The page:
W. E. WILLIAMs (Merthyr Tydvil), and J. Donald (Aberdeen); F. Buxton (Salford): Their solutions are partly right and partly wrong; we strongly recommend them to study Cassell's Euclid, as well as his Arithmetic.--Tito MAs (Malton): Withering's Botany, by Macgillivray, is a work which contains—in a Dictionary form—the names of plants, their descriptions, and the places where they may be found.—F. Robinson (London): The use of therefor Instead of therefore is simply pedantic and unusual, and therefore erroneous; for common usage is the ruse that establishes the right spelling of a language. If the proper meaning of the word were to be the guide to its spelling, it should be written thissor, as the word therefore simply means for this.
W. M'INTYRE and Pooh Scholan (Glasgow): For the pronunciation of the French words, see Cassell’s “Lessons in French” republished from the *Working Man's Friend;” price 6d., or 7d. by post.—J. Nicol (Glasgow), Instructions in Mapping will be given. The Latin arrangement will be explained.-E. C.Rossley (Littleborough): Study the Lessons in Drawing in the P. E. as they appear.—W. HYMERs (Barnard Castle): To “accede to London;” to “acquit themselves of a bad habit;” and to “be adequate to the ric are expressions which cannot be tolerated in English composition.-E. J. (Reading) will, by studying the Second Part of the Lessons in French, attain her wishers-John MARTIN (Stroud): See vol. I. of the P. E., page 407, col. 2.-J. A. O. (South Molton); A Shop Box (Isley): Their penmanship is not near enough to our Court-hand.-A* W. HAMILTON (Hull).: We do not know.—J.B (Hulme): The term compter is from the French verb compter, to reckon; it means a place where a person is put in order to be reckoned with, or taken to account (accompt).-C. W. F. (London): His attempt at poetry is pretty fair; but it wants more amendments than we have o: to make upon it—J. LRs (Westminster); We can't say yet.—E. C. Cooke (Holloway): II is suggestion is good.
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LESSONS IN PHONETIC SHORT-HAND.—No. W.
By ALEx. MELVILLE BELL, F.R.S.S.A.,
Professor of Bloc tion and Vocal Physiology, Member of the British Phonetic Council, Author of the “Principles of Speech and Elocution”—“The Elocutionary Manual”—“Steno-phonography,”—&c.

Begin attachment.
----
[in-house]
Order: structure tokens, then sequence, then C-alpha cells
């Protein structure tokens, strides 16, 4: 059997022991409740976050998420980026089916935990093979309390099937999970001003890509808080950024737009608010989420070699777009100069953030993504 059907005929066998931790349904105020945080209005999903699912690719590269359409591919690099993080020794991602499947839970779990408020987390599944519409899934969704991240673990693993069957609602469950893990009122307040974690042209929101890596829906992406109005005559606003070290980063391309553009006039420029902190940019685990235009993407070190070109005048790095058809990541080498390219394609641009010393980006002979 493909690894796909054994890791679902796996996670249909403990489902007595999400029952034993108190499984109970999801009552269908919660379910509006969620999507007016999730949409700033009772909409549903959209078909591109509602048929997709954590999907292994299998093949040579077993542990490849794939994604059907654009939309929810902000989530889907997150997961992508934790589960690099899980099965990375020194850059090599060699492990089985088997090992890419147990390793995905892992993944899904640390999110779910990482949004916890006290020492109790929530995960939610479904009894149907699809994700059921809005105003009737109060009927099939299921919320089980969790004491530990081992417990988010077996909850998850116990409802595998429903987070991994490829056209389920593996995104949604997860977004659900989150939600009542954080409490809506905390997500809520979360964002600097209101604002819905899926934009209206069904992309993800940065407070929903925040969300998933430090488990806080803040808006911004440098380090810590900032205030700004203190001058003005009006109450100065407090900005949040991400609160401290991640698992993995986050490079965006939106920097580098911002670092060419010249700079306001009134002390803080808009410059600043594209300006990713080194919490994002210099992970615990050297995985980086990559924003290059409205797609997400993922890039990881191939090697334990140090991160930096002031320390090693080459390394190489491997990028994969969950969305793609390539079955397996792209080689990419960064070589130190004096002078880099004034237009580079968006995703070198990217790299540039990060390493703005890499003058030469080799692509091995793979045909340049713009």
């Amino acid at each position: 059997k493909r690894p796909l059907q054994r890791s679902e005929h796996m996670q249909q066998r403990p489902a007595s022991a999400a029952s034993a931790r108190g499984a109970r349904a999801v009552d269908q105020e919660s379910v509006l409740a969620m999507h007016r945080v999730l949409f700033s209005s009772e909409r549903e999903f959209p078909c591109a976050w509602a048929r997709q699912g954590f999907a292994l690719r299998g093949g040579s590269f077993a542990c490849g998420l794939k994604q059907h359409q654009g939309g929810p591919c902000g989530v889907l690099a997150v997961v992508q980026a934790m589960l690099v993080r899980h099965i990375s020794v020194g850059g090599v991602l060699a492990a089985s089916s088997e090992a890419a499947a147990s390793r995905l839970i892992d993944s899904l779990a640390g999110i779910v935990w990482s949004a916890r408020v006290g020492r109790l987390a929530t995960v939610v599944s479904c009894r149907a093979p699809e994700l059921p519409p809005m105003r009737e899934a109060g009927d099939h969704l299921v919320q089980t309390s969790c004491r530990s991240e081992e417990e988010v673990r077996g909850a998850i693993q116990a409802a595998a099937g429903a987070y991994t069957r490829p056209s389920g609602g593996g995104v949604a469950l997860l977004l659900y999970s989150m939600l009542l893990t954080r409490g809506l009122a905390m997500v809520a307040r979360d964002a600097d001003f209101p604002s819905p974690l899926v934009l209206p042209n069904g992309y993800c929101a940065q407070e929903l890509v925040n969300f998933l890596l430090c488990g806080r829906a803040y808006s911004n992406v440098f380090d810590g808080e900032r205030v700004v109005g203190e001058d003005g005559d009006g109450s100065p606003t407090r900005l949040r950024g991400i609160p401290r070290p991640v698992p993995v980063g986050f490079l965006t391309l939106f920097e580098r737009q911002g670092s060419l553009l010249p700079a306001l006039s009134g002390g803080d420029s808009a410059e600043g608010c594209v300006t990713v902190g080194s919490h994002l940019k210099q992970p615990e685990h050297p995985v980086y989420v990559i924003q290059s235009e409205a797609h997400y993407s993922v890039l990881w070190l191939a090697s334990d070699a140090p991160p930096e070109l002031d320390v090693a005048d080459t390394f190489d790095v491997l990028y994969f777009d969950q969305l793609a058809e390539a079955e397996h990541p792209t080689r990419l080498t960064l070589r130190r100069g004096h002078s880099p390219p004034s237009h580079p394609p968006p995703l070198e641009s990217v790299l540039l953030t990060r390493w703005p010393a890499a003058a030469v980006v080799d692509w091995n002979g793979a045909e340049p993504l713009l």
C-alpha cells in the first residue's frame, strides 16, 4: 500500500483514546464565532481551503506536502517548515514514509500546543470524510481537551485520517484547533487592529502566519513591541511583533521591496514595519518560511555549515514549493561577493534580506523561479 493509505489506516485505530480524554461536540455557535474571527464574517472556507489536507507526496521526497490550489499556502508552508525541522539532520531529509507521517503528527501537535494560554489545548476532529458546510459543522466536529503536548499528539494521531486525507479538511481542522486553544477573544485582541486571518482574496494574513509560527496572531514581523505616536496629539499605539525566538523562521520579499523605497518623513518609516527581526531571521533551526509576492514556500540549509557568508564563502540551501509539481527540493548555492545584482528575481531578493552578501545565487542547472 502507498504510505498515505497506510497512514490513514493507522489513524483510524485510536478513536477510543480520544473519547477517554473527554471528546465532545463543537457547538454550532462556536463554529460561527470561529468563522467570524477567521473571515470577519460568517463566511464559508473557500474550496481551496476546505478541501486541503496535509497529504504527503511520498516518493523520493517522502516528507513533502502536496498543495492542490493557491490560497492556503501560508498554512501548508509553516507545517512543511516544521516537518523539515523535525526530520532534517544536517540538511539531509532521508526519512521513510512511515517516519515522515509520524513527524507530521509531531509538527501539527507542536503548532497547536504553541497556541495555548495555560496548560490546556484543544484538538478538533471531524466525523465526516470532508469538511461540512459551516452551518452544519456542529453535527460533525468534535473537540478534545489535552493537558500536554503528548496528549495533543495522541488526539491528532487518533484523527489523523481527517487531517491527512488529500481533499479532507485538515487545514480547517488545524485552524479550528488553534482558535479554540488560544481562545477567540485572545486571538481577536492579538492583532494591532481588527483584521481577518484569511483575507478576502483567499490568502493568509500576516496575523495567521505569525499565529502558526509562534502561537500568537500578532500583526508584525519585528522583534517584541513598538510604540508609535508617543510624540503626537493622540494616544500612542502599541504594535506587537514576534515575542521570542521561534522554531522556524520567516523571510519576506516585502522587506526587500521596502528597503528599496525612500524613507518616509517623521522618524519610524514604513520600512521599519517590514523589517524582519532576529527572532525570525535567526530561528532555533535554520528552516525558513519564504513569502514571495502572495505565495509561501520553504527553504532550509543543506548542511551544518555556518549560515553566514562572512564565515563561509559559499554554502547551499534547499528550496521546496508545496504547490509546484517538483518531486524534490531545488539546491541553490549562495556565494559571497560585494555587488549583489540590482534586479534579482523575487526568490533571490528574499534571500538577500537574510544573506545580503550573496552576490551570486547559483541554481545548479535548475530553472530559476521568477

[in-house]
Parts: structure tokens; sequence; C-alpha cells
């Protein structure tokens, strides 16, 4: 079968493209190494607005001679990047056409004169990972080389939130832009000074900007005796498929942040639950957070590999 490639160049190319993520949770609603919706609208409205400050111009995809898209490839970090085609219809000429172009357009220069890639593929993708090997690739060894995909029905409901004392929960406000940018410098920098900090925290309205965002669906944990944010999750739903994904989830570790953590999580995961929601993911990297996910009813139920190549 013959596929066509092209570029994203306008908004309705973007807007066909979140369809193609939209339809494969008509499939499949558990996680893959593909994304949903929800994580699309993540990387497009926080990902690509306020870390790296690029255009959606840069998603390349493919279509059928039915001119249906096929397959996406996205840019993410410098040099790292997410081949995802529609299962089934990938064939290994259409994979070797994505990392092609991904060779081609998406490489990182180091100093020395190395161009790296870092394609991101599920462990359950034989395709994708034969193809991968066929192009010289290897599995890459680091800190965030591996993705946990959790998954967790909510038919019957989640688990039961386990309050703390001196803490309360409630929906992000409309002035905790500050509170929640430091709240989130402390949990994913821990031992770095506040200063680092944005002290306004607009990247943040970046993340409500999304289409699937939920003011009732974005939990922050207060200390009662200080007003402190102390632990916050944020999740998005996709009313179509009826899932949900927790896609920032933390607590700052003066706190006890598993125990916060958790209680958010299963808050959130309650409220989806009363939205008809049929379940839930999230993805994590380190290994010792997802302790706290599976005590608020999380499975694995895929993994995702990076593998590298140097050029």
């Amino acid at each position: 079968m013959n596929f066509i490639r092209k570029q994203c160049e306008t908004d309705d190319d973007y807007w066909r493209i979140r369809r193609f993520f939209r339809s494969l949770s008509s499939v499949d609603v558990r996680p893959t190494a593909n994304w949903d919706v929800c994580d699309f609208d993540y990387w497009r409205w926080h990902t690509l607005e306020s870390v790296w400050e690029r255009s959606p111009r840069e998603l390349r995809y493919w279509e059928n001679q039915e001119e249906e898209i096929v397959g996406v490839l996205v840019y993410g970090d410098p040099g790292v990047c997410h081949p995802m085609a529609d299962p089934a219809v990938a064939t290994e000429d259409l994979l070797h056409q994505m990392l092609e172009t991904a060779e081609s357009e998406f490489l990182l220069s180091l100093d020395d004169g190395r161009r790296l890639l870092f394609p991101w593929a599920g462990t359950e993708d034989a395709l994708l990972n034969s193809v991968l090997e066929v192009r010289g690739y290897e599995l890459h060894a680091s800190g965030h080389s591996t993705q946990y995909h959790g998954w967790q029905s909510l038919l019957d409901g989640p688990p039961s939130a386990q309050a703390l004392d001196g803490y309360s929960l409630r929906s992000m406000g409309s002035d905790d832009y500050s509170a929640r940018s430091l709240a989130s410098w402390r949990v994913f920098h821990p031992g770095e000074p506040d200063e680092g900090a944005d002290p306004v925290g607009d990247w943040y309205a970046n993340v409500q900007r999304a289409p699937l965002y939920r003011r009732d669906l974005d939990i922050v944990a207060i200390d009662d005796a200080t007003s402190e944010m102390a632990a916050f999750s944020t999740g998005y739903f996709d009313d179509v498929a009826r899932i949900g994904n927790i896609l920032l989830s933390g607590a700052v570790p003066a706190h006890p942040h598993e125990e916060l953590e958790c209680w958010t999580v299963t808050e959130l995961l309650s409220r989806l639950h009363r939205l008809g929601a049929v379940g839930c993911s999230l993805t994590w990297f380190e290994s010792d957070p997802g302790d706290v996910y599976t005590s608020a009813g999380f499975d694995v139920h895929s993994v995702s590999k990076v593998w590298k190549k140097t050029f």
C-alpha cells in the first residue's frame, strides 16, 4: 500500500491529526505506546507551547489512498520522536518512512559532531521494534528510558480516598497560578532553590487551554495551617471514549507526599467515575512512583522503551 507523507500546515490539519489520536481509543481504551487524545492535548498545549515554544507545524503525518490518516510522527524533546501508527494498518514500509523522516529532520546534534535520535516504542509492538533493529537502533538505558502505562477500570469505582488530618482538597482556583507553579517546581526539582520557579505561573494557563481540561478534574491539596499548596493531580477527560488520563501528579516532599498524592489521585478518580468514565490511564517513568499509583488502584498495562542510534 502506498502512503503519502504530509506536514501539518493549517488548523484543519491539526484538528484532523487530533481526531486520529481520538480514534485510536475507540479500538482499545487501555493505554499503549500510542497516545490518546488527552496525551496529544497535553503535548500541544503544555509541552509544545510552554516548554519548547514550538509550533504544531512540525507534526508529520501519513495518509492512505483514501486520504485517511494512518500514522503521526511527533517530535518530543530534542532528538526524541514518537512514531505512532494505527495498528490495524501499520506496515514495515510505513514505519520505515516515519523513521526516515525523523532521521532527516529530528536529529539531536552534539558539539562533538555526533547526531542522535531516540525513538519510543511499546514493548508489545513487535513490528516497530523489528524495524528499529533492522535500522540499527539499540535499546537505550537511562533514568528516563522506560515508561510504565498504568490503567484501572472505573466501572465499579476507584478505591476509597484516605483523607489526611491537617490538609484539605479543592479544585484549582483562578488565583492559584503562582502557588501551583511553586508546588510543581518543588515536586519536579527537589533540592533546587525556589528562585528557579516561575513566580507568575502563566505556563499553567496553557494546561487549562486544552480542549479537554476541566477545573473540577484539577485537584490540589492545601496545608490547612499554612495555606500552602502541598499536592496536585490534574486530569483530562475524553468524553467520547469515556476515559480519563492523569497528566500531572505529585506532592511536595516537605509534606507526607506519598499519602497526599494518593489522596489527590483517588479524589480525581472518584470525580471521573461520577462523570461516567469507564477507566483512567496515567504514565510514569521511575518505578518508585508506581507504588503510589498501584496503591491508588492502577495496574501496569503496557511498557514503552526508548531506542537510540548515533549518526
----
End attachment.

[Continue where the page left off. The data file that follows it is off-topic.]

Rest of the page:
49. With this lesson we introduce a new principle of abbreviation, applying to all the subordinate classes of words—articles, pronouns, prepositions, secondary adverbs, conjunctions, and auxiliary verbs. These words are written without full-sized characters. This has the effect of giving them a distinctive appearance to the eye, while, by the force of contrast, it throws into emphatic prominence the leading words of a sentence, which retain a full notation, in accordance with the principles detailed in the preceding lessons. 50. The principal words in sentences are nouns and verbs; and the next in importance are the words that qualify nouns and verbs—namely adjectives and adverbs. The last of these classes includes two different species of words—adverbs that qualify verbs, and those that qualify adjectives or adverbs. Of these, the former is, of course, the primary species: the latter we call secondary adverbs. 51. The subordinate words are—besides being contracted— whitten constructively; that is, above or below the leading words to which they refer, and with which they are accentually connected in ordinary utterance; so that, both by size and position, their comparative inferiority is plainly indicated. 52. This plan of grouping the subordinato with the principal words gives a highly rhetorical effect to the writing, similar to that which is produced in printing by the use of italic and cAPITAL letters. It is at once a source of great brevity in writing, and of perspicuity and effectiveness in reading. It also reduces the possibilities of ambiguity between words of the same “articulate skeleton”—by confining the reader's choice to principal words only; and thus enables him with the most perfect confidence to leave out vowels in ordinary notation—indeed rendering their insertion, in the vast majority of cases, altogether superfluous. 53. The following passage exemplifies, in type, the effect of the grammatical grouping, in distinguishing between principal and subordinate words. The syllables enclosed in brackets are contracted Prefixes and Affixes.